OTTAWA -- Canada's National Defence Minister Harjit Sajjan says the United States did not provide Canada with the details of its targeted U.S. airstrike in Baghdad, Iraq that killed Iranian Gen. Qassem Soleimani - despite the fact that Canada, an ally, has troops in the region.

In an interview Monday with CTV's Power Play host Evan Solomon, Sajjan said Canada was aware of "threats" made against its personnel. He also said that the U.S. had also indicated it would "take action."

"We didn't have the exact information for the event that took place," said Sajjan.

Canada is currently commanding a NATO mission in Iraq, which is aimed at building sustainable Iraqi defence and security institutions, according to a press release from June 2019.

The release adds that "up to 250 Canadian Armed Forces members" are a part of the mission. There are also troops scattered throughout Iraq, Jordan and Lebanon as a part of the counter-Daesh (ISIS) mission Operation IMPACT.

Despite its presence in the region, Canada didn't get a heads up about the attack that killed Soleimani – but was told to expect action, Sajjan suggested.

Retired Maj.-Gen. David Fraser, who commanded a NATO mission in Afghanistan, said one of his biggest concerns regarding the strike was the fact that "Canada was not informed or asked about the engagement before it happened."

"As a result of that our NATO mission in the region has been suspended and that puts all the NATO troops led by Canadians under great risk," Fraser said.

The NATO mission is currently suspended and remains in limbo. However, Sajjan would not confirm whether Canadian troops will leave the region, despite the fact that the Iraqi parliament voted to expel U.S. troops.

"Our number one priority, still, is trying to get back into what we were doing there. But we also have to be realistic to see where we're at," said Sajjan.

"All this will be assessed. What we don't want to do is make knee-jerk reaction decisions that doesn't take everything into account."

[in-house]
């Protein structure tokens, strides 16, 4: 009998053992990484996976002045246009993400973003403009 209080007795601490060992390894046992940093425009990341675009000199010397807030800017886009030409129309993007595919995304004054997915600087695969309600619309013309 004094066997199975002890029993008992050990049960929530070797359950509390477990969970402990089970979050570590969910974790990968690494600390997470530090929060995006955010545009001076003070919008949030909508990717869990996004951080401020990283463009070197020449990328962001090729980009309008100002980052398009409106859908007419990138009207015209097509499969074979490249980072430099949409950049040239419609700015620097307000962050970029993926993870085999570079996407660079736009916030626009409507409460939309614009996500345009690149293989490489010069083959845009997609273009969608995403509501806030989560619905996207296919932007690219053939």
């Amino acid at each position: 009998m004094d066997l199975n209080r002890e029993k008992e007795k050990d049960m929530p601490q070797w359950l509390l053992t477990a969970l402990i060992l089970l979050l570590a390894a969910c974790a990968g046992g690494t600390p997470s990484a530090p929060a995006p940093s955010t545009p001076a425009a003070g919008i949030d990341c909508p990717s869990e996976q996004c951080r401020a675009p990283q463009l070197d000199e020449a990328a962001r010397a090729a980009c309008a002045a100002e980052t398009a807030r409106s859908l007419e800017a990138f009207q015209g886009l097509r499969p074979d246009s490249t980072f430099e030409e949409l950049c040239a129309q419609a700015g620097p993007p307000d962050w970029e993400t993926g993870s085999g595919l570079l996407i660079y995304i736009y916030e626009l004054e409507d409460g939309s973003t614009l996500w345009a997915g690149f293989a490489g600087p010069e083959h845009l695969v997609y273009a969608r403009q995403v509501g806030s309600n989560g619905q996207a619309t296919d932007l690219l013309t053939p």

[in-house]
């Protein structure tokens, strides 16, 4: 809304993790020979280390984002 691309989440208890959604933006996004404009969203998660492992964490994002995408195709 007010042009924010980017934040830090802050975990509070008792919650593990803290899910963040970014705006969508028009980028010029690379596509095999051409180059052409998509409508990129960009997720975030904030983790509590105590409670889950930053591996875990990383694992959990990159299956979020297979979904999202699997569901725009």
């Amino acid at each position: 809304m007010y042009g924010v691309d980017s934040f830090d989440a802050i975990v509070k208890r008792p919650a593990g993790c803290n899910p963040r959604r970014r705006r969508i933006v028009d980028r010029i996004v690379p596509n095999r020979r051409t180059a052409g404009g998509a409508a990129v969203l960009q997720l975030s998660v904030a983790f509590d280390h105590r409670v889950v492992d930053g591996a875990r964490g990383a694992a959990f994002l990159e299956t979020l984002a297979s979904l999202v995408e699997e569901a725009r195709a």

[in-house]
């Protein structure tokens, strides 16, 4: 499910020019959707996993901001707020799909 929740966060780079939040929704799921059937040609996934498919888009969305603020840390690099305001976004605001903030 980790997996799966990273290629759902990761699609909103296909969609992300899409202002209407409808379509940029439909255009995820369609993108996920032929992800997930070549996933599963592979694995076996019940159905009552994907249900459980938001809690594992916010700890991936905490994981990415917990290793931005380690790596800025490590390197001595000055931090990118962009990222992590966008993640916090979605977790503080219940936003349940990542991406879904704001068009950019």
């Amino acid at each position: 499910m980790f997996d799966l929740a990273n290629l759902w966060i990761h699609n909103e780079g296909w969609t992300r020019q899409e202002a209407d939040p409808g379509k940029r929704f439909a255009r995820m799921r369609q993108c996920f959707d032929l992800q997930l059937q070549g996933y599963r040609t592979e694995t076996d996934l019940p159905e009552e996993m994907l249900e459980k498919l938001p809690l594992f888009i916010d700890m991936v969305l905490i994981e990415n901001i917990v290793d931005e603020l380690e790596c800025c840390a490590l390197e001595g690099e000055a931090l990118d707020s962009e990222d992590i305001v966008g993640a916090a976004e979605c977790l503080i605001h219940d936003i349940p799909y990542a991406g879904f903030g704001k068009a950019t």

Canadian troops in Iraq have been moved to secure bases, a senior government official confirmed to CTV News Monday.

Sajjan "supports action" aimed at deterring attacks on Canada, allies

While the Canadian government has not yet said whether it supports Soleimani's killing, Sajjan told Solomon that Canada does support strikes as acts of deterrence.

"We support action when it comes to preventing and deterring attacks on our people and our allies," said Sajjan.

U.S. President Donald Trump has maintained that the strike was conducted to ward off an "imminent" threat, something that would help clarify whether the strike was justified under international law. As it stands, a debate is raging about whether the strike that killed Soleimani was extrajudicial – or if it met legal threshold for the use of lethal force.

Still, Sajjan stopped short of saying whether he supports this specific attack.

"I can't litigate a decision made by the U.S," said Sajjan.

"When it comes to working as a coalition, we need to make sure that we send a very strong message of deterrence."

The defence minister said Canada is still working to gather all of the relevant information to decide how to move forward – and whether to continue the existing missions on the ground in the region.

"That's what we need to get back into – to find ways to de-escalate so we can get back to the work at hand," said Sajjan.

With files from CTV News' Kevin Gallagher